What is TandemPlus?
The TandemPlus program organizes opportunities for language students to practice and improve their abilities in the foreign language they are studying. To meet the needs of as many students as possible, we make these practice opportunities available in a variety of formats.
The TandemPlus program matches native speakers of two different languages, students of each other's language who learn from each other and help one another to learn. Alternatively, participants can opt into a Peer-to-Peer option in their profiles. In Peer-to-Peer, participants are paired with someone who is learning the same language for one-on-one language practice sessions (i.e., study buddies). Typically, the partners meet for about two hours every week. Priority is given to language students currently enrolled in a class at the University of Minnesota, but registration is open to all.
Are you trying to register for a TandemPlus Face-to-Face exchange?
Visit the Getting Started menu link for more information, and click on "My Account" to access the TandemPlus Matching Software.
VIRTUAL FACE-TO-FACE EXCHANGES
The TandemPlus program pairs language learners online through Virtual Face-to-Face exchanges, which join U of M participants with conversation partners in different countries. In this program, participants meet online via Skype or a similar platform to practice their second-language skills with students at universities in countries such as Mexico, Honduras, Argentina, Peru, Brazil, Russia, Germany, France, and Israel.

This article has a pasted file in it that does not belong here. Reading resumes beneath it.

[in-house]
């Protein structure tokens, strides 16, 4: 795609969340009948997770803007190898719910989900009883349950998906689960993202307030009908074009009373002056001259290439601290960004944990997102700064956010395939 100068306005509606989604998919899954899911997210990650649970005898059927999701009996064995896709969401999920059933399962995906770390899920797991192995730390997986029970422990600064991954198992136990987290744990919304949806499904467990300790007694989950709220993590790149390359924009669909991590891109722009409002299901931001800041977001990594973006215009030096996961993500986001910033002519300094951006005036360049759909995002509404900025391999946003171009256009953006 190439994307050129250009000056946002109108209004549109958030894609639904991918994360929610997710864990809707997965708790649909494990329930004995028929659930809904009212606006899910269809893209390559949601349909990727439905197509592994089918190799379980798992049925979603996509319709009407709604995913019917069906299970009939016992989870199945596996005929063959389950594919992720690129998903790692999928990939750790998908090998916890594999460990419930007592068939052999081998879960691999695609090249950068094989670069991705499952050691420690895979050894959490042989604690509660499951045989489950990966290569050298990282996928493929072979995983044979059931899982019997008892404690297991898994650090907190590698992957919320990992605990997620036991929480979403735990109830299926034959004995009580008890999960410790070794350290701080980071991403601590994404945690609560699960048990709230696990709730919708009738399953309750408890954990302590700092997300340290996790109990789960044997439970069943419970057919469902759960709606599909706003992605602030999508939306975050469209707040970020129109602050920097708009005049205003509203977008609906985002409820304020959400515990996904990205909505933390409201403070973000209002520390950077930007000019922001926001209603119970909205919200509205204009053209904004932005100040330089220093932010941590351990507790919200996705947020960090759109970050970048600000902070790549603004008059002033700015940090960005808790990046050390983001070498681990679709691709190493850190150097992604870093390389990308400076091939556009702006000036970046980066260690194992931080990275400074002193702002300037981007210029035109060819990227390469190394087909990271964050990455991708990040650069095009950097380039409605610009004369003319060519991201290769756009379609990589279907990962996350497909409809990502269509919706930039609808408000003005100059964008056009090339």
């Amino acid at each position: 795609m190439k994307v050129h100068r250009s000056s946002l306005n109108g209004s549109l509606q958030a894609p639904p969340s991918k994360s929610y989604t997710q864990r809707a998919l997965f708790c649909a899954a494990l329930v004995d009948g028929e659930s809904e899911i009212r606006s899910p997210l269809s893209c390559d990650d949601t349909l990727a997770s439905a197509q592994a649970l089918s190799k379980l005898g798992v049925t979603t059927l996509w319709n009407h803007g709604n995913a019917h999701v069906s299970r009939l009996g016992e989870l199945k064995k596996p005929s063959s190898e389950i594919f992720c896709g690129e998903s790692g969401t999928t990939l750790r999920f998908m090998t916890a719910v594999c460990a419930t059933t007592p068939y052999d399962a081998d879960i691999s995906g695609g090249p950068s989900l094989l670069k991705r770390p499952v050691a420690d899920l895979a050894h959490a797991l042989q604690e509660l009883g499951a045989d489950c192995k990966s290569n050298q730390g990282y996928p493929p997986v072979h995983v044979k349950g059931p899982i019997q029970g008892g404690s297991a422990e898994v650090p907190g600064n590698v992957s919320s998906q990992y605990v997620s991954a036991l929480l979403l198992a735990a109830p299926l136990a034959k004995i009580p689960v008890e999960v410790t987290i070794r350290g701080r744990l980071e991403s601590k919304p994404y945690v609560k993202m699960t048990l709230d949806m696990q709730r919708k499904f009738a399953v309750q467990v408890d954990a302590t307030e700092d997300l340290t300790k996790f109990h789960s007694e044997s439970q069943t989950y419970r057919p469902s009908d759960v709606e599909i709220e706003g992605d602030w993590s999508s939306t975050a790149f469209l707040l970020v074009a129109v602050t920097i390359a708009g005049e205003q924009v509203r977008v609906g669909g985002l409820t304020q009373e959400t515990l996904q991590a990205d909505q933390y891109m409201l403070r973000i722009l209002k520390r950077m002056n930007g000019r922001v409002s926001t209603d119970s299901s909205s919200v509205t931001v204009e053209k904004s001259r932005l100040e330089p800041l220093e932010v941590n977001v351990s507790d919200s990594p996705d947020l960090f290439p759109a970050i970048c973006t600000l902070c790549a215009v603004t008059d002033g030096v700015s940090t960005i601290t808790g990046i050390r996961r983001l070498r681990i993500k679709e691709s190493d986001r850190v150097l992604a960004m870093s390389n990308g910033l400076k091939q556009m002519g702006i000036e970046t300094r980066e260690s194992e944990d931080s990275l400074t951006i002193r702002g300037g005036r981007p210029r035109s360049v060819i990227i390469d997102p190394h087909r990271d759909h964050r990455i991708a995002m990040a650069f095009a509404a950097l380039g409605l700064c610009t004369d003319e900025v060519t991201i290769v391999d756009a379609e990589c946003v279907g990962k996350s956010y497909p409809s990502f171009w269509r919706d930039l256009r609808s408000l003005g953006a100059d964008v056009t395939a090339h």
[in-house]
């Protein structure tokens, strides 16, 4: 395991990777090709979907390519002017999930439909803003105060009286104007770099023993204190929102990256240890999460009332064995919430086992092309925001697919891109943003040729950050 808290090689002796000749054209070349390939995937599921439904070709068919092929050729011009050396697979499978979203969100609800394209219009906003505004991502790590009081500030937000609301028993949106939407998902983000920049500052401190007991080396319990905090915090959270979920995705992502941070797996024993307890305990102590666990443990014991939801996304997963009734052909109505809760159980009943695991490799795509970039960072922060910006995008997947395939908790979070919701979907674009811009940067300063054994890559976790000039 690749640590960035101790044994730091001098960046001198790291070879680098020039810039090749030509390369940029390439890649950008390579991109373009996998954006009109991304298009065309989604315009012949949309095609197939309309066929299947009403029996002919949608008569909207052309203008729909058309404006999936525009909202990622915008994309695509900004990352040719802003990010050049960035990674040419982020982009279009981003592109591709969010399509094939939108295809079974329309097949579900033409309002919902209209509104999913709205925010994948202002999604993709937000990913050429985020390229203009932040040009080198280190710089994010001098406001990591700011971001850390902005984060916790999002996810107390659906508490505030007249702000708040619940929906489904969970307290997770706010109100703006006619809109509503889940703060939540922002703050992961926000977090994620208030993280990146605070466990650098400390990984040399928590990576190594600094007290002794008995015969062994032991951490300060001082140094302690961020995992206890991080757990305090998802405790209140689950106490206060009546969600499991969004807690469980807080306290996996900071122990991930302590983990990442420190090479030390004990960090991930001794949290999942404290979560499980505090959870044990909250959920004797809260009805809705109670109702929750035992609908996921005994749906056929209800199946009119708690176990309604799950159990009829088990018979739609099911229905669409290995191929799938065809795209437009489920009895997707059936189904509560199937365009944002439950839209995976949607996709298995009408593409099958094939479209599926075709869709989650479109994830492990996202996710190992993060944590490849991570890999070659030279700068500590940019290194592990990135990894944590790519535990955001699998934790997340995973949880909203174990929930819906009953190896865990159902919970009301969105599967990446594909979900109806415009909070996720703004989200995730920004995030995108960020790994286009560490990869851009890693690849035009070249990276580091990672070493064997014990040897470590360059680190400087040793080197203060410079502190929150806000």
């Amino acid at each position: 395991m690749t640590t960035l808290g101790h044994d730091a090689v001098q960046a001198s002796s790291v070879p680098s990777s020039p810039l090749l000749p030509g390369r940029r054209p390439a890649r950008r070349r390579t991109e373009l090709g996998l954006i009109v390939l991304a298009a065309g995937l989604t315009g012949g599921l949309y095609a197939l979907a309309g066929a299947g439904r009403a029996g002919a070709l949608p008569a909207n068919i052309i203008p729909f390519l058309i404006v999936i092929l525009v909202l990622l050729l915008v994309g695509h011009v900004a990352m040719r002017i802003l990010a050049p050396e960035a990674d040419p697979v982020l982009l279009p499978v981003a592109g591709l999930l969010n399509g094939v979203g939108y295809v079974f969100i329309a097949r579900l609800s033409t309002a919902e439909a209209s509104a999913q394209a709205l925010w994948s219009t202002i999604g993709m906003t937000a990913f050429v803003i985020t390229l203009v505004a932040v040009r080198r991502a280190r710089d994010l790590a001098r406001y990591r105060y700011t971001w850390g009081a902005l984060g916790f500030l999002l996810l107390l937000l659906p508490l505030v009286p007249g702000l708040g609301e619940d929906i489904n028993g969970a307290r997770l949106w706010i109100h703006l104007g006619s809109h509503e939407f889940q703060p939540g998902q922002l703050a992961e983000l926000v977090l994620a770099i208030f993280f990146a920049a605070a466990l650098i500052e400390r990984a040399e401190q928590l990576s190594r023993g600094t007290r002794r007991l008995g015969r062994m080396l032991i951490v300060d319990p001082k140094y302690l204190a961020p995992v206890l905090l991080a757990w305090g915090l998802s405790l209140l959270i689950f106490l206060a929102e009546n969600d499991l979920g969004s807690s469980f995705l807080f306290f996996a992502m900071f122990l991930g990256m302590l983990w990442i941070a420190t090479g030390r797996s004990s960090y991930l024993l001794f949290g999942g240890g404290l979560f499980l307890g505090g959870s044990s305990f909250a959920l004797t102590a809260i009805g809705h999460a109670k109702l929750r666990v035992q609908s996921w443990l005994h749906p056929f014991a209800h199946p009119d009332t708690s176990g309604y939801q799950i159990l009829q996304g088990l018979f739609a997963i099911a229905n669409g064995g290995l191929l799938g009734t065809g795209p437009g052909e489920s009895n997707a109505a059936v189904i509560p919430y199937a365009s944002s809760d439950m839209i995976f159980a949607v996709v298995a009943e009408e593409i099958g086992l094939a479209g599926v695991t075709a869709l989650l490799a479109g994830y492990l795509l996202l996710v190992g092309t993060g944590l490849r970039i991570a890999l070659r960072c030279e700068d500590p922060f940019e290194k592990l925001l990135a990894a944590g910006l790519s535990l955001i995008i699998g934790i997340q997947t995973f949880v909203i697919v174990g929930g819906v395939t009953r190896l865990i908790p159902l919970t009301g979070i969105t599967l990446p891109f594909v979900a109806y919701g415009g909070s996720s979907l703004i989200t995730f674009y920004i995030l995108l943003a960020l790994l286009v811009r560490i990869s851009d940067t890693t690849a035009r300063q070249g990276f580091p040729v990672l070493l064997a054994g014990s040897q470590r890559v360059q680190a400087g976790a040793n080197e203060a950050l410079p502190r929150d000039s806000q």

This is a great option for students of languages for which there are few native speakers on campus, or who might otherwise have a difficult time being paired with a local conversation partner.
Instructors can include their entire class in an electronic class-to-class language exchange. In these exchanges, students at the University of Minnesota are paired with one or two students in an overseas class and correspond throughout the course of an entire semester. TandemPlus can help the instructors in a variety of ways, from finding a counterpart class to suggesting how the exchange might be incorporated into a language curriculum.